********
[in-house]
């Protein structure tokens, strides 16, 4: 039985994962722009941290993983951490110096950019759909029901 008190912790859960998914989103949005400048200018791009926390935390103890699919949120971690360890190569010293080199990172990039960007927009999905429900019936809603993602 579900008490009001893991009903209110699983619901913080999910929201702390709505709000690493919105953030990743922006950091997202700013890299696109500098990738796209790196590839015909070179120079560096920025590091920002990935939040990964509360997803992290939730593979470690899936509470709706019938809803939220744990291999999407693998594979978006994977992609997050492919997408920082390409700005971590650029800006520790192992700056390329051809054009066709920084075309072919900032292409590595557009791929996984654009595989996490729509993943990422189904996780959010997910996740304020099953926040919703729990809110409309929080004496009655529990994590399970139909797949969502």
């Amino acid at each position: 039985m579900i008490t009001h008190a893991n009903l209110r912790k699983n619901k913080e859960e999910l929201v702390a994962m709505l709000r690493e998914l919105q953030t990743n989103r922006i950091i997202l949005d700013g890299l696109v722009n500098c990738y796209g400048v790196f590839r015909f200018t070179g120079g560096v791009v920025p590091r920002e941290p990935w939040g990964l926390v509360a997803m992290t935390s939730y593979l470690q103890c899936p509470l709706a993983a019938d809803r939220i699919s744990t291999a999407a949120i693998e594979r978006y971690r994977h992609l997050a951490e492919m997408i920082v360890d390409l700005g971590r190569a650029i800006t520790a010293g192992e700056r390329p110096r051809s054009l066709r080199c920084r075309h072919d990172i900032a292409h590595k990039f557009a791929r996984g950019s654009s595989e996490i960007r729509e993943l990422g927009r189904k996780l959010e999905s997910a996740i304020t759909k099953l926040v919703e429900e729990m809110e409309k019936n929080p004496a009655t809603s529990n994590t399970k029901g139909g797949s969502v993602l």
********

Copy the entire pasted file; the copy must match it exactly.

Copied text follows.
[in-house]
């Protein structure tokens, strides 16, 4: 039985994962722009941290993983951490110096950019759909029901 008190912790859960998914989103949005400048200018791009926390935390103890699919949120971690360890190569010293080199990172990039960007927009999905429900019936809603993602 579900008490009001893991009903209110699983619901913080999910929201702390709505709000690493919105953030990743922006950091997202700013890299696109500098990738796209790196590839015909070179120079560096920025590091920002990935939040990964509360997803992290939730593979470690899936509470709706019938809803939220744990291999999407693998594979978006994977992609997050492919997408920082390409700005971590650029800006520790192992700056390329051809054009066709920084075309072919900032292409590595557009791929996984654009595989996490729509993943990422189904996780959010997910996740304020099953926040919703729990809110409309929080004496009655529990994590399970139909797949969502």
């Amino acid at each position: 039985m579900i008490t009001h008190a893991n009903l209110r912790k699983n619901k913080e859960e999910l929201v702390a994962m709505l709000r690493e998914l919105q953030t990743n989103r922006i950091i997202l949005d700013g890299l696109v722009n500098c990738y796209g400048v790196f590839r015909f200018t070179g120079g560096v791009v920025p590091r920002e941290p990935w939040g990964l926390v509360a997803m992290t935390s939730y593979l470690q103890c899936p509470l709706a993983a019938d809803r939220i699919s744990t291999a999407a949120i693998e594979r978006y971690r994977h992609l997050a951490e492919m997408i920082v360890d390409l700005g971590r190569a650029i800006t520790a010293g192992e700056r390329p110096r051809s054009l066709r080199c920084r075309h072919d990172i900032a292409h590595k990039f557009a791929r996984g950019s654009s595989e996490i960007r729509e993943l990422g927009r189904k996780l959010e999905s997910a996740i304020t759909k099953l926040v919703e429900e729990m809110e409309k019936n929080p004496a009655t809603s529990n994590t399970k029901g139909g797949s969502v993602l």